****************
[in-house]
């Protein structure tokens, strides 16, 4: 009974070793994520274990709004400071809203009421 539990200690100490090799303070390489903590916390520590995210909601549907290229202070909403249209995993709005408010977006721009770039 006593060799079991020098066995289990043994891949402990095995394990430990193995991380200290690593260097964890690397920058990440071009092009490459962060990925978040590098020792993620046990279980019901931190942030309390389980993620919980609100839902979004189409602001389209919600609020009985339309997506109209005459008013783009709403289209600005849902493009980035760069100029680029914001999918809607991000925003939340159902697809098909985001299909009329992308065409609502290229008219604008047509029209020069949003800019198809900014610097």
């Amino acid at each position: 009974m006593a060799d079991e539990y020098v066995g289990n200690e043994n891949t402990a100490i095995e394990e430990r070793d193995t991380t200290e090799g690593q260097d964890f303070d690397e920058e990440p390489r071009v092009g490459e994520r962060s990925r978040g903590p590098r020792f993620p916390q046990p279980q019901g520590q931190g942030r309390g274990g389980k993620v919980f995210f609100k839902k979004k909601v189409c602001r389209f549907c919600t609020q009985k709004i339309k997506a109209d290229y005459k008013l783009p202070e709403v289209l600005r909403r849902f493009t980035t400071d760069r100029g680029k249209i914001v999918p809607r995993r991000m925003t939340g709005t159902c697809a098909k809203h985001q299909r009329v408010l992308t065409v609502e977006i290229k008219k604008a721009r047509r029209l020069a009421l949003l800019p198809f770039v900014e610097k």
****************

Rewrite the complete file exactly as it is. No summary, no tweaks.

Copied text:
[in-house]
């Protein structure tokens, strides 16, 4: 009974070793994520274990709004400071809203009421 539990200690100490090799303070390489903590916390520590995210909601549907290229202070909403249209995993709005408010977006721009770039 006593060799079991020098066995289990043994891949402990095995394990430990193995991380200290690593260097964890690397920058990440071009092009490459962060990925978040590098020792993620046990279980019901931190942030309390389980993620919980609100839902979004189409602001389209919600609020009985339309997506109209005459008013783009709403289209600005849902493009980035760069100029680029914001999918809607991000925003939340159902697809098909985001299909009329992308065409609502290229008219604008047509029209020069949003800019198809900014610097």
């Amino acid at each position: 009974m006593a060799d079991e539990y020098v066995g289990n200690e043994n891949t402990a100490i095995e394990e430990r070793d193995t991380t200290e090799g690593q260097d964890f303070d690397e920058e990440p390489r071009v092009g490459e994520r962060s990925r978040g903590p590098r020792f993620p916390q046990p279980q019901g520590q931190g942030r309390g274990g389980k993620v919980f995210f609100k839902k979004k909601v189409c602001r389209f549907c919600t609020q009985k709004i339309k997506a109209d290229y005459k008013l783009p202070e709403v289209l600005r909403r849902f493009t980035t400071d760069r100029g680029k249209i914001v999918p809607r995993r991000m925003t939340g709005t159902c697809a098909k809203h985001q299909r009329v408010l992308t065409v609502e977006i290229k008219k604008a721009r047509r029209l020069a009421l949003l800019p198809f770039v900014e610097k």